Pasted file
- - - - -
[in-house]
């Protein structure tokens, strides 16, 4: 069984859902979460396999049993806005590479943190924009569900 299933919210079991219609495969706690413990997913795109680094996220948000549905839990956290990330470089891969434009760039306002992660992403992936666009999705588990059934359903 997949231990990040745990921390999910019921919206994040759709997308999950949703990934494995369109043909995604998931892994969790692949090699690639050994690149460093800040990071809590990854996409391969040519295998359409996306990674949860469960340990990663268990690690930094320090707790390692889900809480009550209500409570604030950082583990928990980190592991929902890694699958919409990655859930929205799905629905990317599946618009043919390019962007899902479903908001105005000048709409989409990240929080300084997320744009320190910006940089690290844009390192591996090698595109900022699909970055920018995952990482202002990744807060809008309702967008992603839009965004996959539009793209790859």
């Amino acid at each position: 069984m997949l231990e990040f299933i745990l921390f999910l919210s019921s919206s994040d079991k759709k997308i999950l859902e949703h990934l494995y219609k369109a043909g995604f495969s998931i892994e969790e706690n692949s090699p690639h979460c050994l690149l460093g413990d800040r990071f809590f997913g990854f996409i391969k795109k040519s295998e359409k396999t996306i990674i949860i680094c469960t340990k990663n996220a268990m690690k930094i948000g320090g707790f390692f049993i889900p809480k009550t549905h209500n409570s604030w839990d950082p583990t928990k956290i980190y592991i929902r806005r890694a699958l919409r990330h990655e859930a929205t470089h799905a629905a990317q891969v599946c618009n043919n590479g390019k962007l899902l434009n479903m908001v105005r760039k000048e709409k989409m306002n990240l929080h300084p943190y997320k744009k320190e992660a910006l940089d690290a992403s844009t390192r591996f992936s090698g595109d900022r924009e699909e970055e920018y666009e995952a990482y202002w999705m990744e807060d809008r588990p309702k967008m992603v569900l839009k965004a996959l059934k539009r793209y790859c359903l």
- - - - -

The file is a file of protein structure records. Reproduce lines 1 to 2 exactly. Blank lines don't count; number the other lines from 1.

[in-house]
């Protein structure tokens, strides 16, 4: 069984859902979460396999049993806005590479943190924009569900 299933919210079991219609495969706690413990997913795109680094996220948000549905839990956290990330470089891969434009760039306002992660992403992936666009999705588990059934359903 997949231990990040745990921390999910019921919206994040759709997308999950949703990934494995369109043909995604998931892994969790692949090699690639050994690149460093800040990071809590990854996409391969040519295998359409996306990674949860469960340990990663268990690690930094320090707790390692889900809480009550209500409570604030950082583990928990980190592991929902890694699958919409990655859930929205799905629905990317599946618009043919390019962007899902479903908001105005000048709409989409990240929080300084997320744009320190910006940089690290844009390192591996090698595109900022699909970055920018995952990482202002990744807060809008309702967008992603839009965004996959539009793209790859």